The phrase "net neutrality," as it relates to the Internet, was well chosen. After all, it sounds fair. When it comes to the Internet, shouldn't broadband providers be "neutral" on all content?
But of course, when your car is in "neutral," you don't go anywhere. Going nowhere would be the best-case scenario when it comes to net neutrality.
It must be understood that net neutrality is just a nice phrase for regulating broadband Internet services. It's about government - that is, politicians and/or their appointees - dictating operational, business model and pricing decisions to broadband providers.
And that is exactly what the Federal Communications Commission (FCC) has proposed doing. Net regulation would be bad news for investment and innovation, as government sticking its nose into the management of networks would serve as a discouragement to risk taking.
For good measure, there is the matter of the FCC not possessing the authority from Congress to regulate broadband services. It's a case of political appointees acting without the approval of elected officials.
U.S. Greg Walden (R-OR), chairman of the House Subcommittee on Communications and Technology, observed in an opening statement to a February hearing: "The Internet did not become the explosive driver of communications and economic growth it is today until we turned it over to free enterprise. Dating as far back as the 1971, the FCC has consistently treated the Internet as an unregulated information service and not as a regulated telecommunications service. Congress codified this distinction in the 1996 Telecommunications Act."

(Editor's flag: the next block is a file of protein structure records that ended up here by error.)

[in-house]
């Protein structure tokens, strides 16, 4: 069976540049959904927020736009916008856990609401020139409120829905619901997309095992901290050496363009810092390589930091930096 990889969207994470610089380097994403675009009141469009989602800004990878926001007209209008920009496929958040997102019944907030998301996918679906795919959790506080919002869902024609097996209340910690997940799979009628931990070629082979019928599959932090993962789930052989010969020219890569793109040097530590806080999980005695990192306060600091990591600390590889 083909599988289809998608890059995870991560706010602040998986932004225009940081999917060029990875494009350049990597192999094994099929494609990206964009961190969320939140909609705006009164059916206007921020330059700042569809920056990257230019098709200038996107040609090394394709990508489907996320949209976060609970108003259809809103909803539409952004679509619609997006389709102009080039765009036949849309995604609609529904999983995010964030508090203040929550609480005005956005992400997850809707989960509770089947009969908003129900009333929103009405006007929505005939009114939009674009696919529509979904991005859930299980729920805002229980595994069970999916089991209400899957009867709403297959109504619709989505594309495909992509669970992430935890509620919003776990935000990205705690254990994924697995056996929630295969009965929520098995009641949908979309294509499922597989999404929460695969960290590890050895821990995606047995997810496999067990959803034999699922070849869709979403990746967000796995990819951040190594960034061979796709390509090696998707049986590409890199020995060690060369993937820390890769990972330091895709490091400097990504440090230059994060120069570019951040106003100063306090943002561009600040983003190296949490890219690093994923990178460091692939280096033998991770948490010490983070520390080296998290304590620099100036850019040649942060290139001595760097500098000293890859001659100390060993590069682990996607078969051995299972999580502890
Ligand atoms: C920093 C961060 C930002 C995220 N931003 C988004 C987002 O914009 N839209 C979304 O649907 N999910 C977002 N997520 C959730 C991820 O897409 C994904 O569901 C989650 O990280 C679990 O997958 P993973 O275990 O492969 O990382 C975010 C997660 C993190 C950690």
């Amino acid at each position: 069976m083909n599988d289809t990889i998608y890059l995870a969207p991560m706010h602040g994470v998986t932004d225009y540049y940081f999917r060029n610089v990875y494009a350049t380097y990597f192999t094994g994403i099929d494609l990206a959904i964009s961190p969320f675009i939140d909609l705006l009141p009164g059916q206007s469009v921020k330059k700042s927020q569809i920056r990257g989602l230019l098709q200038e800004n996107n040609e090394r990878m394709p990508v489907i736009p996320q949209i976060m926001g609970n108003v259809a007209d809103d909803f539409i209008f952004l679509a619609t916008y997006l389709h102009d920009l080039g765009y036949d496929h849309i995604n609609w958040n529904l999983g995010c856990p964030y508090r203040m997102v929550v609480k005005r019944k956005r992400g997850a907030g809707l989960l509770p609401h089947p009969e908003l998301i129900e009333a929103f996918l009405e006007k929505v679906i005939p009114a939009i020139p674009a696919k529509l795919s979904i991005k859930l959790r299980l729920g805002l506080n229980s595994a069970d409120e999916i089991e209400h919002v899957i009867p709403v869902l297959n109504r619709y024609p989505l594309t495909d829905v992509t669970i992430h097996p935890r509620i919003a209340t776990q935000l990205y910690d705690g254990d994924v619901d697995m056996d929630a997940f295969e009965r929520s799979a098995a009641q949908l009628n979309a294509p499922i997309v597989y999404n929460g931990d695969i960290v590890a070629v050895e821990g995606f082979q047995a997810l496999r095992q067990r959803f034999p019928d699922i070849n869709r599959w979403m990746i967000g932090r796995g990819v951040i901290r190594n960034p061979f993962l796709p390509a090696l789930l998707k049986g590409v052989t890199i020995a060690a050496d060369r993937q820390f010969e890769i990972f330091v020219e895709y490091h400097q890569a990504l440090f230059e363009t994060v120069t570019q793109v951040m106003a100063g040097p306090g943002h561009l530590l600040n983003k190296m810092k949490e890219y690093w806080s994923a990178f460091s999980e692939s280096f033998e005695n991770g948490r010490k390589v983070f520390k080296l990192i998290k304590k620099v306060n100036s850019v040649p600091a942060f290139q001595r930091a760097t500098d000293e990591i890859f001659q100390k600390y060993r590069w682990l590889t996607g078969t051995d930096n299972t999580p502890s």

Quite simply, going against the points raised by Rep. Walden and against a D.C. Circuit Court decision, the FCC is attempting a power grab.
But the House of Representatives moved to rein in the FCC on April 8 by approving H.J. Res. 73, sponsored by Rep. Walden, which would disapprove the FCC's efforts to regulate the Internet and broadband industry practices.
Voting in favor of the measure to disapprove the FCC's actions were 240 members of the House (234 Republicans and six Democrats), with 179 (2 Republicans and 177 Democrats) then supporting the FCC's overreach.
Each member supporting H. J. Res. 73 voted for innovation and investment; for the entrepreneurs and small businesses that provide broadband content and services, and use such products; and against agency regulatory abuse and overreach.
But now it's up to the Senate to make a stand. Unfortunately, that will prove to be an uphill battle. And then, of course, there is the President, who made clear his support for regulating broadband during his campaign for the White House.
Raymond Keating, Chief Economist, SBE Council